The “mobile unit” of the Elm City Resident Card program has already toured much of New Haven. Now it has a new destination: high schools.
After coming to the Yale campus during New Haven Solidarity Week last fall, the unit has visited — among other places — clinics, senior centers and churches, officials in the Office of New Haven Residents said. Now, as the city continues in its effort to promote the Elm City Resident Card across all demographics and residents, the mobile unit is focusing on making available the IDs — of which about 5,200 have been registered so far — to city youth.
Jessica Bialecki ’08, who assisted with the organization of New Haven Solidarity Week — a joint student and city endeavour to raise awareness about the ID program — said she was elated to hear that the city would be reaching out to younger residents.
“I think getting young people, high schoolers, engaged and thinking about what it means to be a resident of New Haven is excellent,” she said. “High schoolers are not necessarily going to have another ID.”
Riverside Education Academy will be the first of a yet to be determined number of high schools city officials visit, beginning March 18. From 10 a.m. until 3 p.m., students under the age of 17 can obtain the cards for $6 — almost half of what it costs adults — but the registration drive is not limited to youngsters.
“It’s open to the public,” noted Camelle Scott ’07, the office’s processing clerk, who handles many of the registrations. Some parents or other adults are also welcome to register at the school, she said.
Catherine Sullivan-DeCarlo, director of communications for New Haven public schools, said in an e-mail that Riverside is located in a complex on Ella Grasso Boulevard that also includes the New Haven Adult Education Center, which offers classes to adults without a high school education, and will thus be easily accessible to many people.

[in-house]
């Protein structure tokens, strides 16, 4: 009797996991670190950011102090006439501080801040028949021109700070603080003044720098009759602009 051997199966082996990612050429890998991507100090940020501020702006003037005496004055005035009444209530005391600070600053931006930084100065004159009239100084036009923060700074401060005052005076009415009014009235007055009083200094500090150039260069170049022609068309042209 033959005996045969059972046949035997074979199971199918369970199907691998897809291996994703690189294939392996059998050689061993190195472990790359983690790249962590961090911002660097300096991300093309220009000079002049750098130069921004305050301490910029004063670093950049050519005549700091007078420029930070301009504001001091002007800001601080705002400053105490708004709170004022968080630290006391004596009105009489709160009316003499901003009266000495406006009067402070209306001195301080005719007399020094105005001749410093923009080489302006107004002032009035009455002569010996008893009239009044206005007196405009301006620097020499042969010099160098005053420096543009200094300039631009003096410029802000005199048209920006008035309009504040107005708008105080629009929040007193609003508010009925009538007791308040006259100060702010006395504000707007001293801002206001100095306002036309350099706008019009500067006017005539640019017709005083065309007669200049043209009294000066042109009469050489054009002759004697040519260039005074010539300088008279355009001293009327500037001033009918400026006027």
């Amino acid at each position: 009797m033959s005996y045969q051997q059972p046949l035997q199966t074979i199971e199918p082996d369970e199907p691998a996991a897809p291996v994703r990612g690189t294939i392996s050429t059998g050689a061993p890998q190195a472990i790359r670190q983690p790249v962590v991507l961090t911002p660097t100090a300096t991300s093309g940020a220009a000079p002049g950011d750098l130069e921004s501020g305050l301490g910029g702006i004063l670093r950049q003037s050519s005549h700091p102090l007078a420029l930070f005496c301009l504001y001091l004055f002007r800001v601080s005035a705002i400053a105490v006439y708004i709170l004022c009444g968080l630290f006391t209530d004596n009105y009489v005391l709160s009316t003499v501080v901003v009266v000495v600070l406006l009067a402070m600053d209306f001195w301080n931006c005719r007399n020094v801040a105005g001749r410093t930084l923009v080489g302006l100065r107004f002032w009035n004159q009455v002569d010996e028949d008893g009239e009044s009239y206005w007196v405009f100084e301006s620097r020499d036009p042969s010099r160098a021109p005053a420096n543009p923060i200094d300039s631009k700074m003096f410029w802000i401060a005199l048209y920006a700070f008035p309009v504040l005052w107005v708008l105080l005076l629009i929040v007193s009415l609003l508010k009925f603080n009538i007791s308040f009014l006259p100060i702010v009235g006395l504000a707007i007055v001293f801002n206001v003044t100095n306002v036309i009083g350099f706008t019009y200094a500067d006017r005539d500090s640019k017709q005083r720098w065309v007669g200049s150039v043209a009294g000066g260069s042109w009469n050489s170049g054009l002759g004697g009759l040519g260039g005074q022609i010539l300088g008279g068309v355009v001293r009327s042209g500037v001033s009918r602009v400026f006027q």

Darnell Goldson, a critic of the ID card program who has announced his intention to run against Mayor John DeStefano Jr. in 2009, said he thinks that promoting the card among students is a waste of the city’s resources, since students cannot use the debit card feature.
While the adult card can be used for debit transactions, residents 16 and under have allergy and emergency contact information on theirs instead. But City Hall Spokeswoman Jessica Mayorga explained that with parental permission, a younger resident can obtain a card with full debit features, as long as he or she is willing to pay the full cost.
“If they get access to the debit services, it might be helpful,” Goldson said, adding that he thinks financial literacy classes should accompany the registration in that case. “But it’s probably duplication of services.”
He said his own child has had a state identification since age 13 and also has a school ID, so he does not think simply giving the students a new form of identification would be very useful.
Leaders of the registration drive said the outreach program is only one aspect of their continued efforts to encourage city residents to sign up for the cards.
Kica Matos, the community-service administrator and designer of the ECRC program, said the office was always intended to be more than a processing center — it was also supposed to be a place for general orientation and assistance, which she said it is becoming.
“Since July, we’ve [distributed] not only 5,200 ID cards, but we’ve also developed a pretty comprehensive system to provide direct assistance,” Matos said. “We have only been up and running for seven months, and we’ve opened a new office, expanded the scope of office, launched a mobile unit. It’s a lot of work for small staff in a short amount of time.”
Although she did not provide details, she said the office will continue to grow — and that officials are exploring options for expanding the scope of the assistance provided to city residents at the City Hall office.
Matos also said the office looks forward to the opening of First City Bank, which funded the program and will accept the cards as a form of ID. The bank will also be important in the city’s efforts to increase financial literacy, she said.
The community bank was scheduled to open by the beginning of 2008, but it was delayed after its executive director left right before its official application for a bank charter to the state was processed. The bank now expects to open some time in 2008, said Mark Sklarz, president of the First City Fund Corp., which funded the creation of the ID card program and is charged with creating the bank.